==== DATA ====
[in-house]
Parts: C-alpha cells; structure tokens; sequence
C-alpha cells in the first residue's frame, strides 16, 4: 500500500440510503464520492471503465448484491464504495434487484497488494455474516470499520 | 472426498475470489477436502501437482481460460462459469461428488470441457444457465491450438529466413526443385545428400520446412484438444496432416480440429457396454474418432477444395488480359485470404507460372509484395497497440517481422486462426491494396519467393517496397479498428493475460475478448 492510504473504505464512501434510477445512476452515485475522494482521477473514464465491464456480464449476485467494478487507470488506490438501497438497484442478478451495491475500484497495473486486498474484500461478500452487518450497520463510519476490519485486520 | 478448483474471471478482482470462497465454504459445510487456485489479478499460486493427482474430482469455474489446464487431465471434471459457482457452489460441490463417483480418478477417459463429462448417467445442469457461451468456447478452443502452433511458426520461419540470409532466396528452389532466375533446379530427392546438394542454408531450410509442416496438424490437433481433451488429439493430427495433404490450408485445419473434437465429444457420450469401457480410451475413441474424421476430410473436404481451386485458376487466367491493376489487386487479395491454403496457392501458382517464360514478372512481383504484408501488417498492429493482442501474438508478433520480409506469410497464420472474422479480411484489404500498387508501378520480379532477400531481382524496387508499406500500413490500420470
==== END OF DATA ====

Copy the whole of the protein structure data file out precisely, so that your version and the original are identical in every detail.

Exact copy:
[in-house]
Parts: C-alpha cells; structure tokens; sequence
C-alpha cells in the first residue's frame, strides 16, 4: 500500500440510503464520492471503465448484491464504495434487484497488494455474516470499520 | 472426498475470489477436502501437482481460460462459469461428488470441457444457465491450438529466413526443385545428400520446412484438444496432416480440429457396454474418432477444395488480359485470404507460372509484395497497440517481422486462426491494396519467393517496397479498428493475460475478448 492510504473504505464512501434510477445512476452515485475522494482521477473514464465491464456480464449476485467494478487507470488506490438501497438497484442478478451495491475500484497495473486486498474484500461478500452487518450497520463510519476490519485486520 | 478448483474471471478482482470462497465454504459445510487456485489479478499460486493427482474430482469455474489446464487431465471434471459457482457452489460441490463417483480418478477417459463429462448417467445442469457461451468456447478452443502452433511458426520461419540470409532466396528452389532466375533446379530427392546438394542454408531450410509442416496438424490437433481433451488429439493430427495433404490450408485445419473434437465429444457420450469401457480410451475413441474424421476430410473436404481451386485458376487466367491493376489487386487479395491454403496457392501458382517464360514478372512481383504484408501488417498492429493482442501474438508478433520480409506469410497464420472474422479480411484489404500498387508501378520480379532477400531481382524496387508499406500500413490500420470